Whoever allowed director Marc Forster to head an actioner after his abysmal Bond performance with Quantum of Solace and his last Rambo meets the UN war film Machine Gun Preacher must have been a forgiving planner. Since Forster’s earlier work has been in the heavy to relatively quirky drama department with films such as Monsters Ball, Stranger Than Fiction, and Finding Neverland it just seems giving him a zombie apocalypse film with mild geo-political content and a slant towards horror might be a misguided notion. What results cinematically in World War Z is another uneven element part of the film where the openings chaos, the middle’s excess, and the third act’s moodiness all counteract each other much like the elemental themed action sequences in Quantum of Solace counteracted each other. Inconsistent direction will always result in a fragmented film where some elements might work, such as the latter part of the film’s toned down yet creepy ambiance, but mostly nothing ever functions together for an appropriate whole. Much of the lighting is too murky, the camerawork too sporadic, and the effects a bit too excessive to really engage the audience in a believable apocalyptic surrounding or in basic captivating thrills of which there are a few. The diversity of the sets from a quarantined Israel to the devastated cities of Newark, New Jersey or Philadelphia, Pennsylvania to the dark and rainy South Korea gives a semblance of intrigue but they are nothing more than thrown together set pieces used as an excuse for special effects theatrics. Much of Forster’s best work for World War Z can be found in the last third act of the film where he loses the first two-thirds of the films chaos driven scenes and instead relies on horror ambiance, unnerving stealth, and some minor character risk that comes a little too late. Who knows what sort of remarkable film World War Z could have been in the hands of writers who understood the socio-political complexities of Max Brooks’ original novel or a director who could blend Zombie action with a touch of intelligence. Instead we’re left with a final product that is about as dead and soulless as the zombies the film portrays and the dearth of exuberance coming from the actors that are supposedly playing opposite of those very zombies.

Carnahan, Goddard, and Lindelof’s unfocused script might provide some oddly interwoven segments of action, science-fiction, and diverse locations but it never gives a proper foundation of character for the actors to develop any sort of interesting personalities. Perhaps the reason the script has made these zombies the so-called “fast zombies” is because if they were lurking around in the stereotypical zombie fashion they might have blended in with a majority of the performances making it excessively difficult to tell who was a zombie and who was a genuine character. Poor Mireille Enos, known for her moody work on the AMC show “The Killing,” gets lost in this film never utilizing her talent or ability for emotional resonance and never particularly becomes a good enough reason for us to care about Gerry Lane’s struggles to protect his family. Brad Pitt as Gerry Lane has that basic leading man chiseled look but fails to become anything more than a good looking statuette propelling the story forward whenever the necessity for action is called upon. None of the characters possess exceptional qualities which basically impedes the acting but mostly it impedes our willingness to be interested in the survival of humanity because a humanity this boring, this inactive, and this benign doesn’t really deserve saving. Even the passing supporting cast of familiar faces, including David Morse or Peter Capaldi, never injects a sense of energy into this anemic script so characters enter and exit without a genuine sense of purpose. These types of films absolutely need a hero that people can relate to and unfortunately there is not enough developed character or built in sympathy beyond expected family-strife platitudes to keep us involved in the struggle.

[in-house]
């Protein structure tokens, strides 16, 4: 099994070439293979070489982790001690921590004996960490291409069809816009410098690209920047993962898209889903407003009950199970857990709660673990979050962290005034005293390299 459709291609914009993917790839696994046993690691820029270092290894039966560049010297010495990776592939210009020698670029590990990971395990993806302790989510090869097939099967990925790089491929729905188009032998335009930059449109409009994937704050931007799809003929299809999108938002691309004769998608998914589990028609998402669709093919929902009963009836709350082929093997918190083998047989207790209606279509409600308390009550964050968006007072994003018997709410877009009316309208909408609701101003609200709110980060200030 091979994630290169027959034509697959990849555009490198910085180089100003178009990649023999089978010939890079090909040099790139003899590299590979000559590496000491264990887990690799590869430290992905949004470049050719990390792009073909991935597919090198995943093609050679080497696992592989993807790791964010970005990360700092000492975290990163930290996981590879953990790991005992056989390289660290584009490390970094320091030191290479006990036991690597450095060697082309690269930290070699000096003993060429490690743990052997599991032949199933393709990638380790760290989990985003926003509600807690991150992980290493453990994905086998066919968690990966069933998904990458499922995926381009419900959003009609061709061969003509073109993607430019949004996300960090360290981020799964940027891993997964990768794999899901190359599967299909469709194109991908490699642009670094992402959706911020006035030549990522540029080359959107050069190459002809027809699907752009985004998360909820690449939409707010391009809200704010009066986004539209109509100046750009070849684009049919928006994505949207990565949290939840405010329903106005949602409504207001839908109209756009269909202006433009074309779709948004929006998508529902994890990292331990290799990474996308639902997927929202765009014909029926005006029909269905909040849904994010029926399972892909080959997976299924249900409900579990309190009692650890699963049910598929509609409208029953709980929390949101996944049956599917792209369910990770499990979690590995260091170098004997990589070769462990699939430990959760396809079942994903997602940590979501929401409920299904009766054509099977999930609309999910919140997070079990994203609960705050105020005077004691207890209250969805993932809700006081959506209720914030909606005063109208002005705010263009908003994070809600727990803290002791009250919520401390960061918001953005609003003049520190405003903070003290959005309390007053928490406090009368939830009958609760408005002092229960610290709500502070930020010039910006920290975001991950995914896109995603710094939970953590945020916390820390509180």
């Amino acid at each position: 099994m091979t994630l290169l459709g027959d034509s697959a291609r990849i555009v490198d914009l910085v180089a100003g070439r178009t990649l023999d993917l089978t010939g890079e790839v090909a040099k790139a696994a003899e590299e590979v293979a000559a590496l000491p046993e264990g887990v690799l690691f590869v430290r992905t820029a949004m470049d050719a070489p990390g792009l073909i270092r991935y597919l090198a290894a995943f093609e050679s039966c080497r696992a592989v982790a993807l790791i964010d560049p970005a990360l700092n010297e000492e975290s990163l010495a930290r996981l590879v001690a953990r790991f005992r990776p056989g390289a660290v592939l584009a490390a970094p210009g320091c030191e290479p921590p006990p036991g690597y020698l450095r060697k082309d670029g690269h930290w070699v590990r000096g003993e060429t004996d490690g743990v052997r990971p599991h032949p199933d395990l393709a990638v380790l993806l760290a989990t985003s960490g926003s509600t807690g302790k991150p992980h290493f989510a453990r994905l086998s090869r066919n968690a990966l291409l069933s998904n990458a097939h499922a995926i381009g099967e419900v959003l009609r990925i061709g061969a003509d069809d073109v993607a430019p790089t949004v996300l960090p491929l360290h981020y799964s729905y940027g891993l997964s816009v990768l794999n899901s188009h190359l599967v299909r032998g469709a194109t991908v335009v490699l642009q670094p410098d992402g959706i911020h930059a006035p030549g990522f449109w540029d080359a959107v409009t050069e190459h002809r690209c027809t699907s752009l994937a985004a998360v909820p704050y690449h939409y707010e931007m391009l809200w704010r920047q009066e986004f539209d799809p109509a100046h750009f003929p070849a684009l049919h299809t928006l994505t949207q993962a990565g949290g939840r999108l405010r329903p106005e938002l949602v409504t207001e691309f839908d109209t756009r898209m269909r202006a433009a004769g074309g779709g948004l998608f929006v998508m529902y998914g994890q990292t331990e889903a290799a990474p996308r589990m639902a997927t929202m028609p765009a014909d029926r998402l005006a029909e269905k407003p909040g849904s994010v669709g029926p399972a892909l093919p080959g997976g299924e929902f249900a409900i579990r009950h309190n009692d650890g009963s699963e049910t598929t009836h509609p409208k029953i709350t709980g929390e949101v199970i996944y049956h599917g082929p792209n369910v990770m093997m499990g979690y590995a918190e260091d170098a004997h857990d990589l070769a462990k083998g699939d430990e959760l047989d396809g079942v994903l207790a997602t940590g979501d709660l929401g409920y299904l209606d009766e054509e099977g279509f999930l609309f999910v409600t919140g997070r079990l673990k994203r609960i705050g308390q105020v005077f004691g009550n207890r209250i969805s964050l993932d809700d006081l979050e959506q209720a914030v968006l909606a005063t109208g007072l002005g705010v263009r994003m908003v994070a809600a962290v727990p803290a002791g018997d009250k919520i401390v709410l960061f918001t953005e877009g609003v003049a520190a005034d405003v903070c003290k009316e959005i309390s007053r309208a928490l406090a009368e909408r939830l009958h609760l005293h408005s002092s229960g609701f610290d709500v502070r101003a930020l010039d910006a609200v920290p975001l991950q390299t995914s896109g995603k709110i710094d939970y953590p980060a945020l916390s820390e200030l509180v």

World War Z has to be criticized on two fronts, the first being it’s horribly inaccurate adaptation of Max Brooks’ ingenious retrospective novel on a grand-scale, undead pandemic and the second being its offensively mild embodiment of the zombie and post-apocalyptic genres. Instead of tackling the various geo-political realities and intriguing social adaptations that the book fantastically ponders Carnahan, Goddard, and Lindelof’s disjointed and schizophrenic genre blending script substitutes thought provoking scenarios for ridiculously excessive special effects theatrics. Marc Forster delivers some occasionally passable action sequences but his inconsistent tone, poor acting direction, and uneven pacing makes it incredibly difficult to get passed its fragmented presentation. A saving grace would have been a protagonist with enough charm, personality, and determination to take us along for the blockbuster zombie ride but unfortunately the script has written Brad Pitt and the other zombie-like characters into a black hole where they are merely directional pawns in telling a rather mediocre zombie apocalypse story. Now the question is whether or not World War Z is the worst blockbuster you could stumble upon in the theater this weekend and the answer is a definite no because even at the film’s worst it still has enough cinematic energy to keep your senses appropriately distracted for the allotted time. However, for those seeking the intelligence, the moral complexity, or the post-apocalyptic societal shifts that most zombie films aspire to then you’ll be drastically disappointed. And fans of Max Brooks’ phenomenal novel should steer clear for the risk of incurring a hate filled aneurysm is drastically high. The best advice that can be given if the wandering thought or potential curiosity grabs you to see World War Z is go into your local bookstore and pick up the book because it’s fare more inventive, engaging, thought provoking, and above all entertaining.

Grade: C-